Well done Michelle Wie on winning the Women's US Open. It is her 4th tour win and her first Major Championship. I am really glad for her as she has been talked about for so long and some feel she has not lived up to what she could have achieved. But really, who has. Most people struggle with the expectation which takes a tremendous amount of mental strength. In my experience being mentally strong is the most difficult component to master. Those inner demons always want to come back. I will talk about how you can deal with your inner demons in a paragraph below.
Tiger Woods makes his return to competition this week. Will his back hold up under the strain? Apparently he could not break 50 for nine holes the first time he played after his surgery. The 79 time PGA tour winner and 14 time Major winner will be keen to get back to winning ways. He has slipped to 5th in the World and is one of only four Americans in the World top ten. How do you think he will do in his comeback event?
Another man that has come back to winning ways is one of our yearly pro-am team members Chris Newnham. Chris won the mid-week medal with a fantastic nett 68. Chris also had his handicap reduced by one to 12. Well done Chris. There were then three players on nett 69. In second place was Will Koch on count back from third place finisher Mick Cox and Dave Nero finishing in fourth.
Paul Woodham from the sports turf research institute visited the course on Tuesday of this week. In the photo he is here with our chair of greens John Preston on the 18th green. Paul is testing the smoothness of the green and he also checked the speed of the green. For club golf greens should run at a stimpmeter reading of 8.5 to 10 and for Championship golf the greens should be running at a stimpmeter reading of 10 to 12. On Tuesday the greens were running at a stimpmeter reading of 9.75. Paul looked over our golf course and he will produce a report that will help us formulate a plan to move the golf course forward.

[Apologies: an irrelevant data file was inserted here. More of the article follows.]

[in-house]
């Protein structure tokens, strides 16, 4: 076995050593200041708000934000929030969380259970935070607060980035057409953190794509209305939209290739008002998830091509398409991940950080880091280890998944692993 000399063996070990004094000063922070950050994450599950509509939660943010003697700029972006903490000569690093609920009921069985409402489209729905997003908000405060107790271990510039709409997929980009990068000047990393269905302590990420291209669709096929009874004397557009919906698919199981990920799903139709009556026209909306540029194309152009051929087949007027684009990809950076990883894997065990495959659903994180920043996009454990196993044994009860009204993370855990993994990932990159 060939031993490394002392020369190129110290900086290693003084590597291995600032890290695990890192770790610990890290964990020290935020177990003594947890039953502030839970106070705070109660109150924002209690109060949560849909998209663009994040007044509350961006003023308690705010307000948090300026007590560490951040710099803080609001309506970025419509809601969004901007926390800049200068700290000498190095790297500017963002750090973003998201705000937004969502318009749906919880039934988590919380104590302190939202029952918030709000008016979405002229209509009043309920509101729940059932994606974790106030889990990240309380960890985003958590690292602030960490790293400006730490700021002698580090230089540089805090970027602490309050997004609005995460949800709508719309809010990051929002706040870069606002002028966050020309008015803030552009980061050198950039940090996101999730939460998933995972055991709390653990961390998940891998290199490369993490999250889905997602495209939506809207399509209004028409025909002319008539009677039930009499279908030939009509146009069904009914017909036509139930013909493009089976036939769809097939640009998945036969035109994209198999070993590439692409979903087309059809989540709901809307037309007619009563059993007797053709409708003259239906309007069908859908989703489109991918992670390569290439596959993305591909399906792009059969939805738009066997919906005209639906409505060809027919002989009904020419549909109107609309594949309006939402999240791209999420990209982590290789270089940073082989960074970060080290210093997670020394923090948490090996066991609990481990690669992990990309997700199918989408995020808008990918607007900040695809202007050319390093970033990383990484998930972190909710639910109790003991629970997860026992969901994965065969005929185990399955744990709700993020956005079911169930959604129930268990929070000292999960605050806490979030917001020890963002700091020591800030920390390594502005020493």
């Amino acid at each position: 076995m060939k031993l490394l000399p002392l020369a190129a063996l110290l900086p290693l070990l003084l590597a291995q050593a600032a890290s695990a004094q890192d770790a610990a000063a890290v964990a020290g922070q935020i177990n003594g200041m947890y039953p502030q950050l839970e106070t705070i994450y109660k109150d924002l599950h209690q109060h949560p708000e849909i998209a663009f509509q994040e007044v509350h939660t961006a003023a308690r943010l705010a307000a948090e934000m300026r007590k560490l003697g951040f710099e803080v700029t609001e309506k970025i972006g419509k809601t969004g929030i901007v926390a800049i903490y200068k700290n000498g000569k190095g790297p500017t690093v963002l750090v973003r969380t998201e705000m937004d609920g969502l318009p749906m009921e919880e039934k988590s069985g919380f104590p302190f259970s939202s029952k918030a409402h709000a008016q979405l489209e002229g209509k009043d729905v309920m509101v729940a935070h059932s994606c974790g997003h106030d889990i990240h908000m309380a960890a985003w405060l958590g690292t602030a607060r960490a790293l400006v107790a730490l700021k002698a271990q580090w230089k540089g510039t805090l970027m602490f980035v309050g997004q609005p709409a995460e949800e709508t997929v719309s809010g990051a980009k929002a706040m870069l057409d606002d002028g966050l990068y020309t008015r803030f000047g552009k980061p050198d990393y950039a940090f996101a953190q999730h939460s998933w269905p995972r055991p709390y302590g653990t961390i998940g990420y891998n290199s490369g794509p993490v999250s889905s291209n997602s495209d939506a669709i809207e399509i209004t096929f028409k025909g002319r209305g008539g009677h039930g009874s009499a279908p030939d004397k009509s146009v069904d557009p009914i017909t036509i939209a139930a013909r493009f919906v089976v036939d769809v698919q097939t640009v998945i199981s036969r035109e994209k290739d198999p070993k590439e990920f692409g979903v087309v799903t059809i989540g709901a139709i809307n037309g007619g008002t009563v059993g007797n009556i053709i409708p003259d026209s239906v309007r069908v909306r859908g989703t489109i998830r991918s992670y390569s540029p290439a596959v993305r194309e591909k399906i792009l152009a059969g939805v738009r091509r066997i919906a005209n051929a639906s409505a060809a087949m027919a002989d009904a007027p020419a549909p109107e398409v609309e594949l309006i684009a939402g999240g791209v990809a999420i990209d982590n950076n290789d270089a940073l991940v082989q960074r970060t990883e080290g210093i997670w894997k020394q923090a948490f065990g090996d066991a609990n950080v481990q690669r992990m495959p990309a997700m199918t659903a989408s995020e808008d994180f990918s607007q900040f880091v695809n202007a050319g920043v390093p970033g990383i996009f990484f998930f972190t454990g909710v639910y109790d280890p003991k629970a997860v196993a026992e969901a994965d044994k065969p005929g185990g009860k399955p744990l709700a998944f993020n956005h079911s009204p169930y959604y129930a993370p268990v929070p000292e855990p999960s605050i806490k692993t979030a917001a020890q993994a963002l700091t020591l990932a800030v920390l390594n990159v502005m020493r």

The STRI report is essential as it is advice from a qualified source and not from someone just giving their opinion on what they think should happen. For example he took soil samples which can tell him if too much water has been applied to the greens.
The Demons We All Have
We all have mental demons come up from time to time. We have them in golf, in our work life and in our personal life. The mental side of golf training is no different from the mental side of life training. Our brain has in it something called the Amygdala (pictured.) This is the fear centre of our brain. If we become stressed for long periods this part of our brain actually increases in size. This is not my opinon but has been proven in scientific studies.
How can we use this for golf? I will tell you in a second What does the Amygdala do? It stimulates fight or flight and releases the stress hormone called Cortisol. This is all absolutely hopeless for golf. We do not want to stimulate the fear centre of our brain in golf, but unfortunately we all have done in the past. Getting angry, nervous and anxious all stimulate this area.
How do we calm it down? Focus on your breathing. Simple isn't it. Just really concentrate on your breathing and nothing else. Make long exhalations when you are breathing. This one thing stimulates relaxation. Again, this is not my opinion and is backed up by scientific research. I first learnt about it from Dr Rick Hanson who is a neuroscientist and the author of Buhdda's Brain. A great book by the way if you want to learn how to improve how your brain works and who wouldn't as it controls everything. Consciously focus on your breathing and over time you will become a calmer more controlled golfer.